I Tried Olaplex 3 So You Don’t Have To
AD : This Olaplex 3 review is sponsored by Notino
So, I think we probably all knew it was inevitable that I’d end up trying the Olaplex 3 treatment I mentioned a few weeks ago, didn’t we? I mean, a so-called “miracle” product, that costs a small fortune? It sounded right up my street: so, when my longtime sponsors at Notino asked if I’d like to choose some products from their site, it went straight into my basket.
Olaplex 3, for the benefit of those of you who who DON’T spend most of your free time trying to talk yourself out of buying expensive beauty products in the hope that THIS ONE will be the one that finally makes you look a tiny bit better, is what is known as a “hair perfector”. It is NOT a conditioner: a fact that is so important, apparently, that it even says so on the bottle:
See? NOT A CONDITIONER, PEOPLE. It’s a freakin’ BOND BUILDER. Which means that it repairs broken bonds in the hair, apparently. Do you have broken bonds in your hair? Because I… well, I’m assuming I do. I mean, my hair looks like ass most of the time, and I use heat products on it almost every day, so I’m pretty sure it probably qualifies. But moving on…
Other things we know about Olaplex 3:
01. Until recently, it was only available in salons.
02. Kim Kardashian swears by it, apparently.
03. It “works on a molecular level” to repair the aforementioned broken bonds.
04. It is a “genie in a bottle”, and now I’m going to have that Christina Aguilera song stuck in my head all day: thanks, Olaplex 3!
So, that’s what the brand themselves / various beauty journalists have to say about it. In lay-person’s terms, however, the biggest difference between this product and a conditioner is that you use this BEFORE shampooing, rather than after, and you leave it on for at least 10 minutes: or, as the bottle vaguely states “longer if desired.”
In my case, I DID desire to leave it on for longer (My logic here being simply that if 10 minutes = “good”, then 25 minutes must surely = “even better”, no?), so I carefully applied it to my shower-dampened hair, then allowed it to soak in for 25 minutes, while smugly thinking about the Kardashian-esque hair I was about to have.
Now, my main concern here – and, I suspect, one of the biggest issues a lot of people will have with Olaplex 3 – is this:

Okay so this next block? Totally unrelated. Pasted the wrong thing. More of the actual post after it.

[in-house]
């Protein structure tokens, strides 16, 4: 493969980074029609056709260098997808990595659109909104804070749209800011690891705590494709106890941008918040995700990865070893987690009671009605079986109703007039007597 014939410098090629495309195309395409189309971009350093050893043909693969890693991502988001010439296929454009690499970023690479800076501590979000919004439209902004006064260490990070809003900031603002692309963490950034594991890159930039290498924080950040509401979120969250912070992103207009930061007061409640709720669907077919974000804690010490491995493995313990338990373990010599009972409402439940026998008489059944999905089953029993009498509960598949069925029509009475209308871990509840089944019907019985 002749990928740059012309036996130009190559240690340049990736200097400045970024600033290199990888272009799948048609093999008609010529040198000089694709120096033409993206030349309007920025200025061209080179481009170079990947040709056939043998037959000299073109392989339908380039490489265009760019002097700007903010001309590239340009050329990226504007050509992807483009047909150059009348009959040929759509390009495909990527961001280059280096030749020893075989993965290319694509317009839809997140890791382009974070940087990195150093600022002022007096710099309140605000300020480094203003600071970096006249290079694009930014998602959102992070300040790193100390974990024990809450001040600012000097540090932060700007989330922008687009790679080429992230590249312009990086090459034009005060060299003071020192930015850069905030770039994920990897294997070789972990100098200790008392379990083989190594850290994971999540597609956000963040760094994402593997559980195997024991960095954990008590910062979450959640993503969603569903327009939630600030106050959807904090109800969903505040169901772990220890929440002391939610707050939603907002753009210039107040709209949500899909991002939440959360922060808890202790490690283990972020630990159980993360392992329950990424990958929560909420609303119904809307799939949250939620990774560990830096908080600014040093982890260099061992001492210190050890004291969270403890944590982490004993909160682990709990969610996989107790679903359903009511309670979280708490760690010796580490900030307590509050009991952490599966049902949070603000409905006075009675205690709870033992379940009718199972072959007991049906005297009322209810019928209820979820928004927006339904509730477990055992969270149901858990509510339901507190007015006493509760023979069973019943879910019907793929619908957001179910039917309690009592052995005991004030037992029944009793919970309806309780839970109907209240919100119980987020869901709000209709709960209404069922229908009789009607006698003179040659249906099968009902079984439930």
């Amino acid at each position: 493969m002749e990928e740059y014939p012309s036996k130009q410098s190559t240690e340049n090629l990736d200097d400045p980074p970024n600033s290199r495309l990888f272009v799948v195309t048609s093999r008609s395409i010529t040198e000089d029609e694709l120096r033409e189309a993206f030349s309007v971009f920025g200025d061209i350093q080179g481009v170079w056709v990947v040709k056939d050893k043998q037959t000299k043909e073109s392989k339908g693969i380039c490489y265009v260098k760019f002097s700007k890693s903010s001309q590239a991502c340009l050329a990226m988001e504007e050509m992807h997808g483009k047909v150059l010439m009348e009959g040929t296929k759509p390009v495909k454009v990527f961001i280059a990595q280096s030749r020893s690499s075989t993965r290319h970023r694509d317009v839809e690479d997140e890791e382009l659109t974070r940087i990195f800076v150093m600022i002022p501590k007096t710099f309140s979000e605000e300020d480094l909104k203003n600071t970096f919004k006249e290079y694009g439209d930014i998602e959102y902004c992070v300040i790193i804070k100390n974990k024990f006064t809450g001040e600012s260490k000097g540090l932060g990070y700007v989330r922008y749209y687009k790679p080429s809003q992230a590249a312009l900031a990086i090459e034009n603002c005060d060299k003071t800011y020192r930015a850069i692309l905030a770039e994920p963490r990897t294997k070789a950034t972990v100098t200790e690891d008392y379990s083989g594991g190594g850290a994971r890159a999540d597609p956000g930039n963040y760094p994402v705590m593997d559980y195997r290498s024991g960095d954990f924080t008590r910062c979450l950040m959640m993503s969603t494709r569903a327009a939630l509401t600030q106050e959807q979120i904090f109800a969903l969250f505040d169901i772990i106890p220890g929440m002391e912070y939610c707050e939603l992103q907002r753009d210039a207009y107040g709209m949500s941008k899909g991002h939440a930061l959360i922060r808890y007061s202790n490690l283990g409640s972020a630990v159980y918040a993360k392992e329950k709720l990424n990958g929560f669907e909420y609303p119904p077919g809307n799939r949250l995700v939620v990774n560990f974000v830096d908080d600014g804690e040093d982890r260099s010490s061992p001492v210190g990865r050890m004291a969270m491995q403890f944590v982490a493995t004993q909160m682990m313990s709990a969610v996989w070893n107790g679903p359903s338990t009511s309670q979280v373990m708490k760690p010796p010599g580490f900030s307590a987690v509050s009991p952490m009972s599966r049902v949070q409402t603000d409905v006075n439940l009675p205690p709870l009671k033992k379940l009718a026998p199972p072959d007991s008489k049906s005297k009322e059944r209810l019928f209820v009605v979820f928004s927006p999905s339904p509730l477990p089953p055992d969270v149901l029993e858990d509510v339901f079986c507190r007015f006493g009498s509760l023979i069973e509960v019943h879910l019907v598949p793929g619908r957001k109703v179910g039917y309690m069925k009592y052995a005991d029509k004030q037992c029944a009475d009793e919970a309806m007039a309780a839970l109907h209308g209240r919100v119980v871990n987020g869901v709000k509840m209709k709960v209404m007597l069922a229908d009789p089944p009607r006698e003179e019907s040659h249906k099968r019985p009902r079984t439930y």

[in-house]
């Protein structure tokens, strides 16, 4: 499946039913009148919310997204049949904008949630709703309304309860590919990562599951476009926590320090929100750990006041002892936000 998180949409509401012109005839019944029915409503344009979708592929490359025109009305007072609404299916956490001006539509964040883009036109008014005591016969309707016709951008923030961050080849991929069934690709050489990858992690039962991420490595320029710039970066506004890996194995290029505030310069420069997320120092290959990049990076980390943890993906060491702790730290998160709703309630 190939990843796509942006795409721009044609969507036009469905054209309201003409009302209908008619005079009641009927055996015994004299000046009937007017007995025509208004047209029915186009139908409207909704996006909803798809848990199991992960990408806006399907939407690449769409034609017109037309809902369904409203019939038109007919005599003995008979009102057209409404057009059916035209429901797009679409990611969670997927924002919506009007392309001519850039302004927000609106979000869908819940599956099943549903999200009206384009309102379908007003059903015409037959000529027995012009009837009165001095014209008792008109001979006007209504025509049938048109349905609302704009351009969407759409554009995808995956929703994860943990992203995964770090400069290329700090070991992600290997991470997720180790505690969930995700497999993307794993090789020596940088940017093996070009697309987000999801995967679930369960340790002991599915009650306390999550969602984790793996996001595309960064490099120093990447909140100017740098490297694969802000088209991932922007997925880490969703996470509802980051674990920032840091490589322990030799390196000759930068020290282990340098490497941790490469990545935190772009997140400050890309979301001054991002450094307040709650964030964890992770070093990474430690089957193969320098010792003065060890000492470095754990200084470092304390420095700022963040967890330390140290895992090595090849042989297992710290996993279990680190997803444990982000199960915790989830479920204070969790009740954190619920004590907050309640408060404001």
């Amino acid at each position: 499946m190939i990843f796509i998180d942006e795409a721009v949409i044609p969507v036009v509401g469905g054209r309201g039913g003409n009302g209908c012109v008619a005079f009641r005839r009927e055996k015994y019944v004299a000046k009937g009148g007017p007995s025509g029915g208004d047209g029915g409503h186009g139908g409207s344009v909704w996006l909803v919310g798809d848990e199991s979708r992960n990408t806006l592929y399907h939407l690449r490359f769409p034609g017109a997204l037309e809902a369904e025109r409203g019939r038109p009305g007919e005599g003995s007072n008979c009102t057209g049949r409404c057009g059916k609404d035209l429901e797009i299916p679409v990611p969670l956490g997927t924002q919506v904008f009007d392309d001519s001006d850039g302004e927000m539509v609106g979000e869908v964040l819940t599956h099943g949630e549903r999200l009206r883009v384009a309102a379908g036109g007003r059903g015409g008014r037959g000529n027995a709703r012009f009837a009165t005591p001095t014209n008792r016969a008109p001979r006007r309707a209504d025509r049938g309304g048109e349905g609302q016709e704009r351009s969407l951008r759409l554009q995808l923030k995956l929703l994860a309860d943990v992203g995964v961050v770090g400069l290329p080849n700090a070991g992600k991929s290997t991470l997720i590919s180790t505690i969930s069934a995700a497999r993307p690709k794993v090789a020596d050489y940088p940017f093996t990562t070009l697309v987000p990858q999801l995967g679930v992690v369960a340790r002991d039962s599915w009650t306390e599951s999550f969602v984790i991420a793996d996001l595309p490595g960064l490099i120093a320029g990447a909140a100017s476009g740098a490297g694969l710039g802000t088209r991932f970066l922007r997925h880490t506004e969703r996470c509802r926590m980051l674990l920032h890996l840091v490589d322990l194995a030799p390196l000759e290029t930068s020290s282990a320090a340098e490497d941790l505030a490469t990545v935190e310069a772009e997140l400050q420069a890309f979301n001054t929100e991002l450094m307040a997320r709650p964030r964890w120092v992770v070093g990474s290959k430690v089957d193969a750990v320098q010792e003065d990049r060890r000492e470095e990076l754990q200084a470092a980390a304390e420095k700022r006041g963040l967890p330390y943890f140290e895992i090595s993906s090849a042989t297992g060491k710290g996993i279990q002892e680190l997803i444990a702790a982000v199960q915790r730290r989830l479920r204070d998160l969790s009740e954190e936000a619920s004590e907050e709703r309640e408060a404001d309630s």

The bottle is tiny.
OK, not tiny, exactly: I mean, if you have short hair, you’ll probably get multiple treatments out of it. I, meanwhile, only got about 2.5, which, given that it costs £26 per bottle, and is supposed to be used at least once a week, would make it a pretty expensive long-term addition to my haircare hoard.
So I waited, as I said, for around 25 minutes, before heading back to the shower to rinse the product out, after which you continue with your usual shampoo and conditioner. (Note: Olaplex obviously recommend that you use their shampoo and conditioner, which I’m pretty sure would, indeed, give you better results than the regular old products I used. They would say that, though, so do with that information as you wish…)
(This is probably the only downside I can think of to this product (Other than the price tag, that is…), actually: it basically adds an extra 30 minutes to my morning routine every time I use it, and while I could justify that every now and then, it’s definitely not something I’d be able to manage 2-3 times a week, say. )
And the results?
Even as I rinsed the product off in the shower, I could tell it had made a difference to the condition of my hair, which felt super-smooth, and silky: a fact which made me start to regret my decision not to get the Olaplex shampoo and conditioner, because, to be honest, it felt like a bit of an insult to the hair to put ordinary products on it when it was clearly feeling its best self. Would that silky, mermaid-hair remain once it was dried, though? Well, sort of.
There’s no denying that Olaplex 3 definitely did make a difference to my hair, which certainly felt much softer and smoother – and also, somewhat unexpectedly, thicker. Or am I just imagining that bit? – than it’s been in a long, long time. You’ll notice, however, that there are no before and after photos attached to this review, because, quite simply, the kind of improvement it made wasn’t really the kind that will wow people in a photo. In fact unless you are me, and are very familiar with my hair, and its texture, I’m not sure you’d even notice. Which is kind of the whole point, really: I mean, if you’re paying almost £30 a pop, you want to be able to actually SEE a difference, don’t you?
But I don’t, in this case – or not a huge one, anyway – and while I do FEEL the difference in terms of the texture of my hair, it’s just not dramatic enough for me to be able to justify the price tag of this product on anything like a regular basis.
With that said, however, it IS definitely the best hair product I’ve used, and a lot of the reviews I’ve read of it suggest that it’ll make the biggest difference to hair that’s been damaged by bleach, say, as opposed to by regular styling, so although I don’t think my hair is in particularly great condition at the moment, it’s possible that it’s not quite bad enough for me to see the radical difference I was hoping for. C’est la vie.
In conclusion, then, although I won’t be adding Olaplex 3 to my regular routine, I’d definitely consider buying it as a one-off treat, or in the run up to a special event that I considered worth splashing out on, and I’d happily recommend it to anyone with damaged hair in need of a bit of TLC.